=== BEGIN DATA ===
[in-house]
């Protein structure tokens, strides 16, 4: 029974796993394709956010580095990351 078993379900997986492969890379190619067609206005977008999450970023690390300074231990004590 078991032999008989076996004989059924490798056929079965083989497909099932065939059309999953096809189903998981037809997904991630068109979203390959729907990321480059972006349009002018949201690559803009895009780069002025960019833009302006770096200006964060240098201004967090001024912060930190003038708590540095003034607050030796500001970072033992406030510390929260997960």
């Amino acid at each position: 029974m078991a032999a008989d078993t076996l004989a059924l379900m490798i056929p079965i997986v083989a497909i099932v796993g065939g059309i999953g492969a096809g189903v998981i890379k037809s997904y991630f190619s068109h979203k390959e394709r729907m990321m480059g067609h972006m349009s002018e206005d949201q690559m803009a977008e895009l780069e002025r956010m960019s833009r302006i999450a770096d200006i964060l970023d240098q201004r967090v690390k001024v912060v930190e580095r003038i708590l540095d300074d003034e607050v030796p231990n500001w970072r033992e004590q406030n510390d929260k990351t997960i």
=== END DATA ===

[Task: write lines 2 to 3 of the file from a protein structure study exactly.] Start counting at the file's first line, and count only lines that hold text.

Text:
């Protein structure tokens, strides 16, 4: 029974796993394709956010580095990351 078993379900997986492969890379190619067609206005977008999450970023690390300074231990004590 078991032999008989076996004989059924490798056929079965083989497909099932065939059309999953096809189903998981037809997904991630068109979203390959729907990321480059972006349009002018949201690559803009895009780069002025960019833009302006770096200006964060240098201004967090001024912060930190003038708590540095003034607050030796500001970072033992406030510390929260997960």
């Amino acid at each position: 029974m078991a032999a008989d078993t076996l004989a059924l379900m490798i056929p079965i997986v083989a497909i099932v796993g065939g059309i999953g492969a096809g189903v998981i890379k037809s997904y991630f190619s068109h979203k390959e394709r729907m990321m480059g067609h972006m349009s002018e206005d949201q690559m803009a977008e895009l780069e002025r956010m960019s833009r302006i999450a770096d200006i964060l970023d240098q201004r967090v690390k001024v912060v930190e580095r003038i708590l540095d300074d003034e607050v030796p231990n500001w970072r033992e004590q406030n510390d929260k990351t997960i």